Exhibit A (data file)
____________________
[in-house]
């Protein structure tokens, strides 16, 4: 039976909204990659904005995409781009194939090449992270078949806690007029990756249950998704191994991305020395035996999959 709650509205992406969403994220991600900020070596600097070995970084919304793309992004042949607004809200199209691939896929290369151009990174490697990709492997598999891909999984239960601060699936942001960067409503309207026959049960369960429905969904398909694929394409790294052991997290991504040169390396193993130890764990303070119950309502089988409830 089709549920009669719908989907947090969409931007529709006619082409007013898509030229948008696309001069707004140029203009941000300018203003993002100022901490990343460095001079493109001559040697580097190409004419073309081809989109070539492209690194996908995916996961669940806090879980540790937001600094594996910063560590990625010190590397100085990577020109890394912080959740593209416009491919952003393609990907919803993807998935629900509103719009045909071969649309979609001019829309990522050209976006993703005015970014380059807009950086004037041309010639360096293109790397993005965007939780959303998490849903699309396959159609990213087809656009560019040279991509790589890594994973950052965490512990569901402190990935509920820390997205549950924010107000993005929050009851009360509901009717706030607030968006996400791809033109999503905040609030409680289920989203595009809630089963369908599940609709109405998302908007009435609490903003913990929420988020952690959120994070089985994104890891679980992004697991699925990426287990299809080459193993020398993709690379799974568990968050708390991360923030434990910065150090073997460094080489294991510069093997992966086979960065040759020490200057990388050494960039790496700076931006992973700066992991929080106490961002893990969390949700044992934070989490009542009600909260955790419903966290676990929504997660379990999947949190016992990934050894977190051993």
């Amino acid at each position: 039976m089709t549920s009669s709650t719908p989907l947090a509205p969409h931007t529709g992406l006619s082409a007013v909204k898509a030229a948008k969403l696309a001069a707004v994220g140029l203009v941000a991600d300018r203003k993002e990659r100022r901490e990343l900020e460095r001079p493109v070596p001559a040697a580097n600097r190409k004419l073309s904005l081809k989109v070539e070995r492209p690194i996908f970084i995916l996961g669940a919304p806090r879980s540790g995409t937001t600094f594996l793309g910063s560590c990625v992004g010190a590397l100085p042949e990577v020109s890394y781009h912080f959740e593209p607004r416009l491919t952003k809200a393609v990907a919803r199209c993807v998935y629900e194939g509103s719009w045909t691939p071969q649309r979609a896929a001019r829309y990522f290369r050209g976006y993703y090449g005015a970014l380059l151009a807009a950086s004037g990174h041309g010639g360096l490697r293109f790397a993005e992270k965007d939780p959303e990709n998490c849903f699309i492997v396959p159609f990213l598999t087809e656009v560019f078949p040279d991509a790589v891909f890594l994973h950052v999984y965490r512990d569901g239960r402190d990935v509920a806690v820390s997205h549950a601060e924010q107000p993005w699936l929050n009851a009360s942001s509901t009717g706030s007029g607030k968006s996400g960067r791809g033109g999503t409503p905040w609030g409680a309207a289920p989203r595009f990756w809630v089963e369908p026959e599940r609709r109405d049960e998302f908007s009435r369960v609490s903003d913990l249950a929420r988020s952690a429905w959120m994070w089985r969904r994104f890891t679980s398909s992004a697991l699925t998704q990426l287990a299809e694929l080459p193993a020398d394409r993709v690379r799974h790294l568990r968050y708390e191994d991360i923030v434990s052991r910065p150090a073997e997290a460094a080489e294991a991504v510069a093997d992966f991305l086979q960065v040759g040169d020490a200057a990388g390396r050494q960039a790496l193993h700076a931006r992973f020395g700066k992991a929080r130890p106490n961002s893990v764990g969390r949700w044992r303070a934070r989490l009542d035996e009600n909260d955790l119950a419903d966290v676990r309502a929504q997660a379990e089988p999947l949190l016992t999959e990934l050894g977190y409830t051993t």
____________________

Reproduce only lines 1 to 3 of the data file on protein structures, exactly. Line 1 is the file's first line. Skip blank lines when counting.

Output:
[in-house]
């Protein structure tokens, strides 16, 4: 039976909204990659904005995409781009194939090449992270078949806690007029990756249950998704191994991305020395035996999959 709650509205992406969403994220991600900020070596600097070995970084919304793309992004042949607004809200199209691939896929290369151009990174490697990709492997598999891909999984239960601060699936942001960067409503309207026959049960369960429905969904398909694929394409790294052991997290991504040169390396193993130890764990303070119950309502089988409830 089709549920009669719908989907947090969409931007529709006619082409007013898509030229948008696309001069707004140029203009941000300018203003993002100022901490990343460095001079493109001559040697580097190409004419073309081809989109070539492209690194996908995916996961669940806090879980540790937001600094594996910063560590990625010190590397100085990577020109890394912080959740593209416009491919952003393609990907919803993807998935629900509103719009045909071969649309979609001019829309990522050209976006993703005015970014380059807009950086004037041309010639360096293109790397993005965007939780959303998490849903699309396959159609990213087809656009560019040279991509790589890594994973950052965490512990569901402190990935509920820390997205549950924010107000993005929050009851009360509901009717706030607030968006996400791809033109999503905040609030409680289920989203595009809630089963369908599940609709109405998302908007009435609490903003913990929420988020952690959120994070089985994104890891679980992004697991699925990426287990299809080459193993020398993709690379799974568990968050708390991360923030434990910065150090073997460094080489294991510069093997992966086979960065040759020490200057990388050494960039790496700076931006992973700066992991929080106490961002893990969390949700044992934070989490009542009600909260955790419903966290676990929504997660379990999947949190016992990934050894977190051993």
């Amino acid at each position: 039976m089709t549920s009669s709650t719908p989907l947090a509205p969409h931007t529709g992406l006619s082409a007013v909204k898509a030229a948008k969403l696309a001069a707004v994220g140029l203009v941000a991600d300018r203003k993002e990659r100022r901490e990343l900020e460095r001079p493109v070596p001559a040697a580097n600097r190409k004419l073309s904005l081809k989109v070539e070995r492209p690194i996908f970084i995916l996961g669940a919304p806090r879980s540790g995409t937001t600094f594996l793309g910063s560590c990625v992004g010190a590397l100085p042949e990577v020109s890394y781009h912080f959740e593209p607004r416009l491919t952003k809200a393609v990907a919803r199209c993807v998935y629900e194939g509103s719009w045909t691939p071969q649309r979609a896929a001019r829309y990522f290369r050209g976006y993703y090449g005015a970014l380059l151009a807009a950086s004037g990174h041309g010639g360096l490697r293109f790397a993005e992270k965007d939780p959303e990709n998490c849903f699309i492997v396959p159609f990213l598999t087809e656009v560019f078949p040279d991509a790589v891909f890594l994973h950052v999984y965490r512990d569901g239960r402190d990935v509920a806690v820390s997205h549950a601060e924010q107000p993005w699936l929050n009851a009360s942001s509901t009717g706030s007029g607030k968006s996400g960067r791809g033109g999503t409503p905040w609030g409680a309207a289920p989203r595009f990756w809630v089963e369908p026959e599940r609709r109405d049960e998302f908007s009435r369960v609490s903003d913990l249950a929420r988020s952690a429905w959120m994070w089985r969904r994104f890891t679980s398909s992004a697991l699925t998704q990426l287990a299809e694929l080459p193993a020398d394409r993709v690379r799974h790294l568990r968050y708390e191994d991360i923030v434990s052991r910065p150090a073997e997290a460094a080489e294991a991504v510069a093997d992966f991305l086979q960065v040759g040169d020490a200057a990388g390396r050494q960039a790496l193993h700076a931006r992973f020395g700066k992991a929080r130890p106490n961002s893990v764990g969390r949700w044992r303070a934070r989490l009542d035996e009600n909260d955790l119950a419903d966290v676990r309502a929504q997660a379990e089988p999947l949190l016992t999959e990934l050894g977190y409830t051993t």